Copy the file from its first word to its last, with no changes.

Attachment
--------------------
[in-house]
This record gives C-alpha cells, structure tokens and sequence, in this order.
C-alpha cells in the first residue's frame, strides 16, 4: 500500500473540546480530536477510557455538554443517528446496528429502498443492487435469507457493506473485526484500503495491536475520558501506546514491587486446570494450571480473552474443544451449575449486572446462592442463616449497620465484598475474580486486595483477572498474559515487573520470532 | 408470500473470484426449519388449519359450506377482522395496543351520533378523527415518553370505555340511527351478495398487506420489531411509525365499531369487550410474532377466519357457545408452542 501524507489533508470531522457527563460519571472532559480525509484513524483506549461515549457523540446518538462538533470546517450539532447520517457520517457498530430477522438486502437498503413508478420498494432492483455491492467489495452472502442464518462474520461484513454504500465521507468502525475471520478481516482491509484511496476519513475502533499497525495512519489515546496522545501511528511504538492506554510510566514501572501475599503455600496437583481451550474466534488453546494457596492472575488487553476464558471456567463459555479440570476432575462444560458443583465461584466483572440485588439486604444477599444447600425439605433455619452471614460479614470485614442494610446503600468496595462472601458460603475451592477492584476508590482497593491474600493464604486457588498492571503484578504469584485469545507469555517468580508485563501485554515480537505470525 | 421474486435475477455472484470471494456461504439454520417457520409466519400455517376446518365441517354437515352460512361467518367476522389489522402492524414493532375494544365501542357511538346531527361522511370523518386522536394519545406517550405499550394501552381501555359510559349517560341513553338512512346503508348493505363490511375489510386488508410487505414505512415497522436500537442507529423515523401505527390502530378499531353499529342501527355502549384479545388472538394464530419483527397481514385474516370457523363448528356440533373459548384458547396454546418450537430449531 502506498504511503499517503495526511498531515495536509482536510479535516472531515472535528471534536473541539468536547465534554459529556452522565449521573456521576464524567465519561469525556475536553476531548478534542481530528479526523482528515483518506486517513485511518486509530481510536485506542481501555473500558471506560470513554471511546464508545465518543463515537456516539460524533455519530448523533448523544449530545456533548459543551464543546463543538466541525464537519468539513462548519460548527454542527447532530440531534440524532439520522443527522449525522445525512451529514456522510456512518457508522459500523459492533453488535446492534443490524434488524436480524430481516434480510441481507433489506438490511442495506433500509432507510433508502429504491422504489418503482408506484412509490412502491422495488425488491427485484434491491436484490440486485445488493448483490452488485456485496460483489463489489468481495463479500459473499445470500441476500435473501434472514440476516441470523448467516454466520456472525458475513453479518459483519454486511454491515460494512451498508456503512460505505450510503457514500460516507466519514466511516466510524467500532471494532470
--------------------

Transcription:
[in-house]
This record gives C-alpha cells, structure tokens and sequence, in this order.
C-alpha cells in the first residue's frame, strides 16, 4: 500500500473540546480530536477510557455538554443517528446496528429502498443492487435469507457493506473485526484500503495491536475520558501506546514491587486446570494450571480473552474443544451449575449486572446462592442463616449497620465484598475474580486486595483477572498474559515487573520470532 | 408470500473470484426449519388449519359450506377482522395496543351520533378523527415518553370505555340511527351478495398487506420489531411509525365499531369487550410474532377466519357457545408452542 501524507489533508470531522457527563460519571472532559480525509484513524483506549461515549457523540446518538462538533470546517450539532447520517457520517457498530430477522438486502437498503413508478420498494432492483455491492467489495452472502442464518462474520461484513454504500465521507468502525475471520478481516482491509484511496476519513475502533499497525495512519489515546496522545501511528511504538492506554510510566514501572501475599503455600496437583481451550474466534488453546494457596492472575488487553476464558471456567463459555479440570476432575462444560458443583465461584466483572440485588439486604444477599444447600425439605433455619452471614460479614470485614442494610446503600468496595462472601458460603475451592477492584476508590482497593491474600493464604486457588498492571503484578504469584485469545507469555517468580508485563501485554515480537505470525 | 421474486435475477455472484470471494456461504439454520417457520409466519400455517376446518365441517354437515352460512361467518367476522389489522402492524414493532375494544365501542357511538346531527361522511370523518386522536394519545406517550405499550394501552381501555359510559349517560341513553338512512346503508348493505363490511375489510386488508410487505414505512415497522436500537442507529423515523401505527390502530378499531353499529342501527355502549384479545388472538394464530419483527397481514385474516370457523363448528356440533373459548384458547396454546418450537430449531 502506498504511503499517503495526511498531515495536509482536510479535516472531515472535528471534536473541539468536547465534554459529556452522565449521573456521576464524567465519561469525556475536553476531548478534542481530528479526523482528515483518506486517513485511518486509530481510536485506542481501555473500558471506560470513554471511546464508545465518543463515537456516539460524533455519530448523533448523544449530545456533548459543551464543546463543538466541525464537519468539513462548519460548527454542527447532530440531534440524532439520522443527522449525522445525512451529514456522510456512518457508522459500523459492533453488535446492534443490524434488524436480524430481516434480510441481507433489506438490511442495506433500509432507510433508502429504491422504489418503482408506484412509490412502491422495488425488491427485484434491491436484490440486485445488493448483490452488485456485496460483489463489489468481495463479500459473499445470500441476500435473501434472514440476516441470523448467516454466520456472525458475513453479518459483519454486511454491515460494512451498508456503512460505505450510503457514500460516507466519514466511516466510524467500532471494532470